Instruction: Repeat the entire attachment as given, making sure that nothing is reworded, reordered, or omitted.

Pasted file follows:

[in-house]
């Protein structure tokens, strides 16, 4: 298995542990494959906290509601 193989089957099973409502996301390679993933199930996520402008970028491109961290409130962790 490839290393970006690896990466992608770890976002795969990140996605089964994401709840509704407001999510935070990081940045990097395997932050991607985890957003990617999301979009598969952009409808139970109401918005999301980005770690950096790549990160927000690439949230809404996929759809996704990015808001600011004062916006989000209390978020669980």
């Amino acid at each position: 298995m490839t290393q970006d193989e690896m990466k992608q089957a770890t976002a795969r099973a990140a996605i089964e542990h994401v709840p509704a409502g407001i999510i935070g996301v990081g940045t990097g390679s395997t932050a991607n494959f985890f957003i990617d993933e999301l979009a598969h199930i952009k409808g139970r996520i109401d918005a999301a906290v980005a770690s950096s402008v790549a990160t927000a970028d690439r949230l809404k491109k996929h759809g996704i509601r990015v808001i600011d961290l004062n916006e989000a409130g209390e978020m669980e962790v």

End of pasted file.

[in-house]
């Protein structure tokens, strides 16, 4: 298995542990494959906290509601 193989089957099973409502996301390679993933199930996520402008970028491109961290409130962790 490839290393970006690896990466992608770890976002795969990140996605089964994401709840509704407001999510935070990081940045990097395997932050991607985890957003990617999301979009598969952009409808139970109401918005999301980005770690950096790549990160927000690439949230809404996929759809996704990015808001600011004062916006989000209390978020669980």
């Amino acid at each position: 298995m490839t290393q970006d193989e690896m990466k992608q089957a770890t976002a795969r099973a990140a996605i089964e542990h994401v709840p509704a409502g407001i999510i935070g996301v990081g940045t990097g390679s395997t932050a991607n494959f985890f957003i990617d993933e999301l979009a598969h199930i952009k409808g139970r996520i109401d918005a999301a906290v980005a770690s950096s402008v790549a990160t927000a970028d690439r949230l809404k491109k996929h759809g996704i509601r990015v808001i600011d961290l004062n916006e989000a409130g209390e978020m669980e962790v």